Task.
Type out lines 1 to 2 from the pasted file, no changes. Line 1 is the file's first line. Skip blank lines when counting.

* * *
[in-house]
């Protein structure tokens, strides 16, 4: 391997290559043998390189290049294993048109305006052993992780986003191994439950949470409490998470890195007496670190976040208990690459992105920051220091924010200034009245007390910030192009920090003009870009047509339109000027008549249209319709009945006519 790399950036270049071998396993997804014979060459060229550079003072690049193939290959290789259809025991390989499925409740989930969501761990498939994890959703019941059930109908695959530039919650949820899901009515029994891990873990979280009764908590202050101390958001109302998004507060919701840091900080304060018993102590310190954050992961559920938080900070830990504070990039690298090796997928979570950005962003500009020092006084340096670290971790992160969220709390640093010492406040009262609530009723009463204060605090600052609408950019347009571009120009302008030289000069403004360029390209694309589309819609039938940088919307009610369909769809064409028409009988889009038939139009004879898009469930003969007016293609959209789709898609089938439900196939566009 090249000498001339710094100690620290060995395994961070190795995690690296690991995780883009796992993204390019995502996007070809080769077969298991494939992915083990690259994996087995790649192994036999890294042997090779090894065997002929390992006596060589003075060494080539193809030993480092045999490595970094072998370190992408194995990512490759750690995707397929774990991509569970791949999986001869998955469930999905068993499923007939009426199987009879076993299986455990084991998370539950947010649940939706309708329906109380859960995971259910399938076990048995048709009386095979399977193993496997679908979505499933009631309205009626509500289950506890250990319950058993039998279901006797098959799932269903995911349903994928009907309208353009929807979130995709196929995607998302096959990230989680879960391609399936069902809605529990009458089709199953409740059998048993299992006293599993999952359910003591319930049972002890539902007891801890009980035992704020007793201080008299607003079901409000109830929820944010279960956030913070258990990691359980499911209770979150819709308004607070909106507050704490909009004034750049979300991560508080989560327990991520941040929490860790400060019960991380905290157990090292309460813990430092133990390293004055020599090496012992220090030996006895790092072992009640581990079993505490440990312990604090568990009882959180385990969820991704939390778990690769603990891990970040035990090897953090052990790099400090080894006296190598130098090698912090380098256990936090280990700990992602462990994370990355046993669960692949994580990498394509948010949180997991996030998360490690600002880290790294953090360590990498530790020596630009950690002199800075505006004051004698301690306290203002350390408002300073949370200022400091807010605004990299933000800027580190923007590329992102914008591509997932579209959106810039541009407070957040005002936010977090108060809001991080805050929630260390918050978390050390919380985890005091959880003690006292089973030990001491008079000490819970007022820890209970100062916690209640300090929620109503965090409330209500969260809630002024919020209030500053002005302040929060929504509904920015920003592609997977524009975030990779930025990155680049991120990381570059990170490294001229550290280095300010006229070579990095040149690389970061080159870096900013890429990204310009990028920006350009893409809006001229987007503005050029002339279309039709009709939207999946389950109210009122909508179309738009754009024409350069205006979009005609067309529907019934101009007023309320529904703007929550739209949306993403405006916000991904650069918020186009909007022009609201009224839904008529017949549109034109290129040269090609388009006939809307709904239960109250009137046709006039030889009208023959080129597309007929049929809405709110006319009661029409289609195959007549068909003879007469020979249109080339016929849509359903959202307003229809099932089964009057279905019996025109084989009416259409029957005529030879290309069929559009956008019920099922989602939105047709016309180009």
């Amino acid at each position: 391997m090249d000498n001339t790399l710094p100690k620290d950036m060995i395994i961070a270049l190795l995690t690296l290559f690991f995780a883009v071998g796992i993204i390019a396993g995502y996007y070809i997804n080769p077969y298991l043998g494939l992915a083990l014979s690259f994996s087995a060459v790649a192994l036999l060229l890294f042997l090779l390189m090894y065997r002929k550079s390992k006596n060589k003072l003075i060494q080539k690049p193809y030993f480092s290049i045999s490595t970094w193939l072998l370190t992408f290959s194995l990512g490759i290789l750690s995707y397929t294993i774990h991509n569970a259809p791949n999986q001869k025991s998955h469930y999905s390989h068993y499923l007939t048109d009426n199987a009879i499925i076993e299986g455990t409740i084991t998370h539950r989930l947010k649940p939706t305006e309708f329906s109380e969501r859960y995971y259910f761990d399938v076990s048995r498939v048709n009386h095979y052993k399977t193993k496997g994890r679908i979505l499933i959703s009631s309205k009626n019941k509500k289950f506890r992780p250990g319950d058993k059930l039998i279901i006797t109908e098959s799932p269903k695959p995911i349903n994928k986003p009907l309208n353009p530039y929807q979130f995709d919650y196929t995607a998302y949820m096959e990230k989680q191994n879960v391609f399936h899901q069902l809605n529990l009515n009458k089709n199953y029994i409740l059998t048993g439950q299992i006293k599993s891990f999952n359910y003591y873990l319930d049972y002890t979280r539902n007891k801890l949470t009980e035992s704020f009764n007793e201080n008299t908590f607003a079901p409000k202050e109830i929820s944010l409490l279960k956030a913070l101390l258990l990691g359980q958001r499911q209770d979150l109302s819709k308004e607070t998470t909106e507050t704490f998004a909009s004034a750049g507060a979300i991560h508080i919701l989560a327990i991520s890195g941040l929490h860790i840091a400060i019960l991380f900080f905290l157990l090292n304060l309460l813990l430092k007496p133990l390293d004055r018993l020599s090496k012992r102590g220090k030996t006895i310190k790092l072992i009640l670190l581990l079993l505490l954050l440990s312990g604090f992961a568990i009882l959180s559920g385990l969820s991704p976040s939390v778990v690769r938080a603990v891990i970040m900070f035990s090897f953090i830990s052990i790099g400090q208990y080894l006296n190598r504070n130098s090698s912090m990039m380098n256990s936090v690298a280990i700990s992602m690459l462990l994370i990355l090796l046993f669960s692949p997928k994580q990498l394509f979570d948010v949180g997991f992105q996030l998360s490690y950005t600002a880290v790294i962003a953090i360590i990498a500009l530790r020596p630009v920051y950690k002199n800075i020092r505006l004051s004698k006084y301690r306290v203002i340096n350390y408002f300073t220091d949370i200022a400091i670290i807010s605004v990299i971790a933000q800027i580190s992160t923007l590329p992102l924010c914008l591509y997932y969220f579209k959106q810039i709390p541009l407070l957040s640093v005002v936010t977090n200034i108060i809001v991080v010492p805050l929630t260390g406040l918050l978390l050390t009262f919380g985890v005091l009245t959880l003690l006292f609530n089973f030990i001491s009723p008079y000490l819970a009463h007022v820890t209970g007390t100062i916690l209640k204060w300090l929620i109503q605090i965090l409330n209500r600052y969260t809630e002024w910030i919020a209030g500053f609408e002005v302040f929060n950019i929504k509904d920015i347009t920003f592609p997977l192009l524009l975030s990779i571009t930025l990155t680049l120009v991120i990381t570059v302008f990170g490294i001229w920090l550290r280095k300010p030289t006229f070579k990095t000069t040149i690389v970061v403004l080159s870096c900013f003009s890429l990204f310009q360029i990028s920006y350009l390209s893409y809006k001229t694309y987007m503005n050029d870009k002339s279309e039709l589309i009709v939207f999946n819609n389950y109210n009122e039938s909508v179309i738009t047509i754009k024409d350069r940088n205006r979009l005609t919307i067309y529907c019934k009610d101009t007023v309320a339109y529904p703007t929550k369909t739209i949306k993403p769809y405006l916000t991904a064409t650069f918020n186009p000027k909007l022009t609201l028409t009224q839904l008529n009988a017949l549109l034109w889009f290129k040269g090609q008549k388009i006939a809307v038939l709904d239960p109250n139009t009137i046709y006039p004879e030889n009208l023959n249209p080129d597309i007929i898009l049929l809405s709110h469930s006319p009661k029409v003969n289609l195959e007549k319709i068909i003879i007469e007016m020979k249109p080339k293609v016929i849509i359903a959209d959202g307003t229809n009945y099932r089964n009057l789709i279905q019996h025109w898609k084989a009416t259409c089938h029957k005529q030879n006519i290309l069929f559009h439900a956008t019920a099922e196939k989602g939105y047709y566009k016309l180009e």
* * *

[in-house]
């Protein structure tokens, strides 16, 4: 391997290559043998390189290049294993048109305006052993992780986003191994439950949470409490998470890195007496670190976040208990690459992105920051220091924010200034009245007390910030192009920090003009870009047509339109000027008549249209319709009945006519 790399950036270049071998396993997804014979060459060229550079003072690049193939290959290789259809025991390989499925409740989930969501761990498939994890959703019941059930109908695959530039919650949820899901009515029994891990873990979280009764908590202050101390958001109302998004507060919701840091900080304060018993102590310190954050992961559920938080900070830990504070990039690298090796997928979570950005962003500009020092006084340096670290971790992160969220709390640093010492406040009262609530009723009463204060605090600052609408950019347009571009120009302008030289000069403004360029390209694309589309819609039938940088919307009610369909769809064409028409009988889009038939139009004879898009469930003969007016293609959209789709898609089938439900196939566009 090249000498001339710094100690620290060995395994961070190795995690690296690991995780883009796992993204390019995502996007070809080769077969298991494939992915083990690259994996087995790649192994036999890294042997090779090894065997002929390992006596060589003075060494080539193809030993480092045999490595970094072998370190992408194995990512490759750690995707397929774990991509569970791949999986001869998955469930999905068993499923007939009426199987009879076993299986455990084991998370539950947010649940939706309708329906109380859960995971259910399938076990048995048709009386095979399977193993496997679908979505499933009631309205009626509500289950506890250990319950058993039998279901006797098959799932269903995911349903994928009907309208353009929807979130995709196929995607998302096959990230989680879960391609399936069902809605529990009458089709199953409740059998048993299992006293599993999952359910003591319930049972002890539902007891801890009980035992704020007793201080008299607003079901409000109830929820944010279960956030913070258990990691359980499911209770979150819709308004607070909106507050704490909009004034750049979300991560508080989560327990991520941040929490860790400060019960991380905290157990090292309460813990430092133990390293004055020599090496012992220090030996006895790092072992009640581990079993505490440990312990604090568990009882959180385990969820991704939390778990690769603990891990970040035990090897953090052990790099400090080894006296190598130098090698912090380098256990936090280990700990992602462990994370990355046993669960692949994580990498394509948010949180997991996030998360490690600002880290790294953090360590990498530790020596630009950690002199800075505006004051004698301690306290203002350390408002300073949370200022400091807010605004990299933000800027580190923007590329992102914008591509997932579209959106810039541009407070957040005002936010977090108060809001991080805050929630260390918050978390050390919380985890005091959880003690006292089973030990001491008079000490819970007022820890209970100062916690209640300090929620109503965090409330209500969260809630002024919020209030500053002005302040929060929504509904920015920003592609997977524009975030990779930025990155680049991120990381570059990170490294001229550290280095300010006229070579990095040149690389970061080159870096900013890429990204310009990028920006350009893409809006001229987007503005050029002339279309039709009709939207999946389950109210009122909508179309738009754009024409350069205006979009005609067309529907019934101009007023309320529904703007929550739209949306993403405006916000991904650069918020186009909007022009609201009224839904008529017949549109034109290129040269090609388009006939809307709904239960109250009137046709006039030889009208023959080129597309007929049929809405709110006319009661029409289609195959007549068909003879007469020979249109080339016929849509359903959202307003229809099932089964009057279905019996025109084989009416259409029957005529030879290309069929559009956008019920099922989602939105047709016309180009």